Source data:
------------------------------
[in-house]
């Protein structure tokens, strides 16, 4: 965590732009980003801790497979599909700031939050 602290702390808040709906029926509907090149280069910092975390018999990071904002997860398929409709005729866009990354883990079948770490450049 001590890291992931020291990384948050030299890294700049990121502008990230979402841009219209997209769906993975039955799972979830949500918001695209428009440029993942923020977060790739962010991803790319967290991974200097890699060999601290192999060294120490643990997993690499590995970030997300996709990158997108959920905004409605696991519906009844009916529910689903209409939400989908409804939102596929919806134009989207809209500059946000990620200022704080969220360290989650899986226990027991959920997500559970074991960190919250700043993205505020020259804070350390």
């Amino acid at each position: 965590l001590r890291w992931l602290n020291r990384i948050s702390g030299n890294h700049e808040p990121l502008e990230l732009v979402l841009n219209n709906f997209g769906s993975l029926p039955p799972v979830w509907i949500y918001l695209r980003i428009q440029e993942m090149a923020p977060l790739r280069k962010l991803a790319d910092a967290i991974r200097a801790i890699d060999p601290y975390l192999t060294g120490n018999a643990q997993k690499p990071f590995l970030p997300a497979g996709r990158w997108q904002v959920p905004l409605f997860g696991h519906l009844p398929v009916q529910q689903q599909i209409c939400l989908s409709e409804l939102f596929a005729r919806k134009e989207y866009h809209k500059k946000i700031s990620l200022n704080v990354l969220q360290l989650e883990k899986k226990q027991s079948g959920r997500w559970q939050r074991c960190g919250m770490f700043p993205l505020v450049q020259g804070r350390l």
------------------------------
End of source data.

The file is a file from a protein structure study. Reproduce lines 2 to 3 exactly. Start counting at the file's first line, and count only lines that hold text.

């Protein structure tokens, strides 16, 4: 965590732009980003801790497979599909700031939050 602290702390808040709906029926509907090149280069910092975390018999990071904002997860398929409709005729866009990354883990079948770490450049 001590890291992931020291990384948050030299890294700049990121502008990230979402841009219209997209769906993975039955799972979830949500918001695209428009440029993942923020977060790739962010991803790319967290991974200097890699060999601290192999060294120490643990997993690499590995970030997300996709990158997108959920905004409605696991519906009844009916529910689903209409939400989908409804939102596929919806134009989207809209500059946000990620200022704080969220360290989650899986226990027991959920997500559970074991960190919250700043993205505020020259804070350390």
């Amino acid at each position: 965590l001590r890291w992931l602290n020291r990384i948050s702390g030299n890294h700049e808040p990121l502008e990230l732009v979402l841009n219209n709906f997209g769906s993975l029926p039955p799972v979830w509907i949500y918001l695209r980003i428009q440029e993942m090149a923020p977060l790739r280069k962010l991803a790319d910092a967290i991974r200097a801790i890699d060999p601290y975390l192999t060294g120490n018999a643990q997993k690499p990071f590995l970030p997300a497979g996709r990158w997108q904002v959920p905004l409605f997860g696991h519906l009844p398929v009916q529910q689903q599909i209409c939400l989908s409709e409804l939102f596929a005729r919806k134009e989207y866009h809209k500059k946000i700031s990620l200022n704080v990354l969220q360290l989650e883990k899986k226990q027991s079948g959920r997500w559970q939050r074991c960190g919250m770490f700043p993205l505020v450049q020259g804070r350390l």